Diagnosis Code A01.03
Information for Medical Professionals
The diagnosis code A01.03 is grouped in the following Diagnostic Related Group(s) (MS-DRG v33.0)
- OTHER INFECTIOUS AND PARASITIC DISEASES DIAGNOSES WITH MCC 867
- OTHER INFECTIOUS AND PARASITIC DISEASES DIAGNOSES WITH CC 868
- OTHER INFECTIOUS AND PARASITIC DISEASES DIAGNOSES WITHOUT CC/MCC 869
Convert to ICD-9 General Equivalence Map
The ICD-10 and ICD-9 GEMs are used to facilitate linking between the diagnosis codes in ICD-9-CM and the new ICD-10-CM code set. The GEMs are the raw material from which providers, health information vendors and payers can derive specific applied mappings to meet their needs.
- 002.0 - Typhoid fever (approximate) Approximate Flag
The approximate flag is on, indicating that the relationship between the code in the source system and the code in the target system is an approximate equivalent.
- Human typhoid AND/OR paratyphoid fever
- Pneumonia in typhoid fever
- Typhoid fever
Information for Patients
Also called: Bronchopneumonia
Pneumonia is an infection in one or both of the lungs. Many germs, such as bacteria, viruses, and fungi, can cause pneumonia. You can also get pneumonia by inhaling a liquid or chemical. People most at risk are older than 65 or younger than 2 years of age, or already have health problems.
Symptoms of pneumonia vary from mild to severe. See your doctor promptly if you
- Have a high fever
- Have shaking chills
- Have a cough with phlegm that doesn't improve or gets worse
- Develop shortness of breath with normal daily activities
- Have chest pain when you breathe or cough
- Feel suddenly worse after a cold or the flu
Your doctor will use your medical history, a physical exam, and lab tests to diagnose pneumonia. Treatment depends on what kind you have. If bacteria are the cause, antibiotics should help. If you have viral pneumonia, your doctor may prescribe an antiviral medicine to treat it.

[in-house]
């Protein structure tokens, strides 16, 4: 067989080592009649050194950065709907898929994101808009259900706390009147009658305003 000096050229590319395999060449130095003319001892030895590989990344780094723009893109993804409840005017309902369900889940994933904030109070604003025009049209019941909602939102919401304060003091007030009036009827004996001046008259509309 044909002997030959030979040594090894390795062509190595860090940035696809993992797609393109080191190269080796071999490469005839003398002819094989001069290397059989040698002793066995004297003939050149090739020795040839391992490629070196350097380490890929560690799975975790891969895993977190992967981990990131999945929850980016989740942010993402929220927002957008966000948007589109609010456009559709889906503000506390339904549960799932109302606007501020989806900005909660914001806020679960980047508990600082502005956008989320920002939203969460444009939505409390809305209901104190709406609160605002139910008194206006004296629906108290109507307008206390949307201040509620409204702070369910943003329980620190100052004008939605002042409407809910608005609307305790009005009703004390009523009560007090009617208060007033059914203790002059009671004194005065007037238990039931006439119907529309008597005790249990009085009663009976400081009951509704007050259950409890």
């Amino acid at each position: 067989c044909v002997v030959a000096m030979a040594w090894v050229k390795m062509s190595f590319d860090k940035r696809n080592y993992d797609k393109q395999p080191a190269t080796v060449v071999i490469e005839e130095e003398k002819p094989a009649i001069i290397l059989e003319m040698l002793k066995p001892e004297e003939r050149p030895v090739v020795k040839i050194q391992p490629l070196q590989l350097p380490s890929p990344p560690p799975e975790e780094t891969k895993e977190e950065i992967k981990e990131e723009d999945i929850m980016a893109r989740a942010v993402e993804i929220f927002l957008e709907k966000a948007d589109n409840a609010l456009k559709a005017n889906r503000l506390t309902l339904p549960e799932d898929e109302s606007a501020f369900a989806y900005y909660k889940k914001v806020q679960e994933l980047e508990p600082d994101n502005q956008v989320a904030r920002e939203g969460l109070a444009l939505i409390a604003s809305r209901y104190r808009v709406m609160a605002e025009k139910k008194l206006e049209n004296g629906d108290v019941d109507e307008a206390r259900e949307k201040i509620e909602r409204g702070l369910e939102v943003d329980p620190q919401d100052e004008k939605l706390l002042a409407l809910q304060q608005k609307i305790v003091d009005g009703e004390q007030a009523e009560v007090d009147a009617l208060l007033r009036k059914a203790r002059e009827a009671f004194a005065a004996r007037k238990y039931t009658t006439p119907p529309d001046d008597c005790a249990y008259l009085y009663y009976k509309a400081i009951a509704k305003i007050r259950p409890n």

Preventing pneumonia is always better than treating it. Vaccines are available to prevent pneumococcal pneumonia and the flu. Other preventive measures include washing your hands frequently and not smoking.
NIH: National Heart, Lung, and Blood Institute
- Aspiration pneumonia
- Atypical pneumonia
- Hospital-acquired pneumonia
- Mycoplasma pneumonia
- Pneumonia - adults - discharge
- Pneumonia - children - discharge
- Viral pneumonia
Salmonella is the name of a group of bacteria. In the United States, it is a common cause of foodborne illness. Salmonella occurs in raw poultry, eggs, beef, and sometimes on unwashed fruit and vegetables. You also can get infected after handling pets, especially reptiles like snakes, turtles, and lizards.
- Abdominal cramps
- Possible nausea, vomiting, and loss of appetite
Symptoms usually last 4-7 days. Your health care provider diagnoses the infection with a stool test. Most people get better without treatment. Infection can be more serious in the elderly, infants, and people with chronic health problems. If Salmonella gets into the bloodstream, it can be serious. The usual treatment is antibiotics.
Typhoid fever, a more serious disease caused by Salmonella, is not common in the United States. It frequently occurs in developing countries.
NIH: National Institute of Allergy and Infectious Diseases
- Salmonella enterocolitis
- Typhoid fever
- Typhoid Vaccine (Centers for Disease Control and Prevention)